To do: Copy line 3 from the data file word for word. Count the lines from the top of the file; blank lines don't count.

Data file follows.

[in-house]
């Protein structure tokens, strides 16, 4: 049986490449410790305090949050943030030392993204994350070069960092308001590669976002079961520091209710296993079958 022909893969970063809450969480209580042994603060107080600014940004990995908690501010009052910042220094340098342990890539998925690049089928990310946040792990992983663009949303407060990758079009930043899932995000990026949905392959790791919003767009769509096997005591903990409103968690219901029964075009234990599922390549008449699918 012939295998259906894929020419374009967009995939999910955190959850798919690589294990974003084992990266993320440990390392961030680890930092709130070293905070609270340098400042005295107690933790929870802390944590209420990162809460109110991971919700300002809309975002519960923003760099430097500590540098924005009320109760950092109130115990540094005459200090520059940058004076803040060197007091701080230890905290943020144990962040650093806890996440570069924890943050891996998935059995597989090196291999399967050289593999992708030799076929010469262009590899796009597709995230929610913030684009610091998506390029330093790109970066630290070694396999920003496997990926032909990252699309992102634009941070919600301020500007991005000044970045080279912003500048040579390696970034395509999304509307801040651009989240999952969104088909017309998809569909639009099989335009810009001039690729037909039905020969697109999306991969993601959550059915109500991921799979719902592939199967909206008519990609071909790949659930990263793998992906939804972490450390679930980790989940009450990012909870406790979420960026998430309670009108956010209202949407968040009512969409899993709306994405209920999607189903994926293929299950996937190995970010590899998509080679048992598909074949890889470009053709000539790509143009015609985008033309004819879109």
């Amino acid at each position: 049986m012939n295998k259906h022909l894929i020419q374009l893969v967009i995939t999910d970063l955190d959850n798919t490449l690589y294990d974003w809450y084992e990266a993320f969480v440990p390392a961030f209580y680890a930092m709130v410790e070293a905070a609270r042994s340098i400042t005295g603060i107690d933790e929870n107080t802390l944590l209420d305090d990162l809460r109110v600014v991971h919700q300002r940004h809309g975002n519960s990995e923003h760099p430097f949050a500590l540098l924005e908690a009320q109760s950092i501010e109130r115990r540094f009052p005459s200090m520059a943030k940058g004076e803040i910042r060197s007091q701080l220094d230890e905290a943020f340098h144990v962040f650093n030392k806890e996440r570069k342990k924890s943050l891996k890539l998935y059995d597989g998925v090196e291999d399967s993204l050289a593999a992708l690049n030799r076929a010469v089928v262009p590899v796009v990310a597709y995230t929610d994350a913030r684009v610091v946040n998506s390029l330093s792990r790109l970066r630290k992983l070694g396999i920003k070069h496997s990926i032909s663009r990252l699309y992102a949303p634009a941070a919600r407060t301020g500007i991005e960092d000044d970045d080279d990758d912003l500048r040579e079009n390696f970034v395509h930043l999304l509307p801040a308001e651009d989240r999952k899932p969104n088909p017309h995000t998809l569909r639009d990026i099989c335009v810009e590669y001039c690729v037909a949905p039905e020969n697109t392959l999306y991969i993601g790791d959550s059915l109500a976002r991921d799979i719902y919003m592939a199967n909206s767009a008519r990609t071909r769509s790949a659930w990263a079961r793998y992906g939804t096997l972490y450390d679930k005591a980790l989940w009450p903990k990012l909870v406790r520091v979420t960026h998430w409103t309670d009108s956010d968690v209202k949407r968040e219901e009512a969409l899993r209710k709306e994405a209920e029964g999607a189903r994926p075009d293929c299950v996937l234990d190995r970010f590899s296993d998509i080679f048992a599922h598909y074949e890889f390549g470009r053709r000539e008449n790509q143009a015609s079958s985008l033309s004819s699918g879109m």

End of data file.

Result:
């Amino acid at each position: 049986m012939n295998k259906h022909l894929i020419q374009l893969v967009i995939t999910d970063l955190d959850n798919t490449l690589y294990d974003w809450y084992e990266a993320f969480v440990p390392a961030f209580y680890a930092m709130v410790e070293a905070a609270r042994s340098i400042t005295g603060i107690d933790e929870n107080t802390l944590l209420d305090d990162l809460r109110v600014v991971h919700q300002r940004h809309g975002n519960s990995e923003h760099p430097f949050a500590l540098l924005e908690a009320q109760s950092i501010e109130r115990r540094f009052p005459s200090m520059a943030k940058g004076e803040i910042r060197s007091q701080l220094d230890e905290a943020f340098h144990v962040f650093n030392k806890e996440r570069k342990k924890s943050l891996k890539l998935y059995d597989g998925v090196e291999d399967s993204l050289a593999a992708l690049n030799r076929a010469v089928v262009p590899v796009v990310a597709y995230t929610d994350a913030r684009v610091v946040n998506s390029l330093s792990r790109l970066r630290k992983l070694g396999i920003k070069h496997s990926i032909s663009r990252l699309y992102a949303p634009a941070a919600r407060t301020g500007i991005e960092d000044d970045d080279d990758d912003l500048r040579e079009n390696f970034v395509h930043l999304l509307p801040a308001e651009d989240r999952k899932p969104n088909p017309h995000t998809l569909r639009d990026i099989c335009v810009e590669y001039c690729v037909a949905p039905e020969n697109t392959l999306y991969i993601g790791d959550s059915l109500a976002r991921d799979i719902y919003m592939a199967n909206s767009a008519r990609t071909r769509s790949a659930w990263a079961r793998y992906g939804t096997l972490y450390d679930k005591a980790l989940w009450p903990k990012l909870v406790r520091v979420t960026h998430w409103t309670d009108s956010d968690v209202k949407r968040e219901e009512a969409l899993r209710k709306e994405a209920e029964g999607a189903r994926p075009d293929c299950v996937l234990d190995r970010f590899s296993d998509i080679f048992a599922h598909y074949e890889f390549g470009r053709r000539e008449n790509q143009a015609s079958s985008l033309s004819s699918g879109m």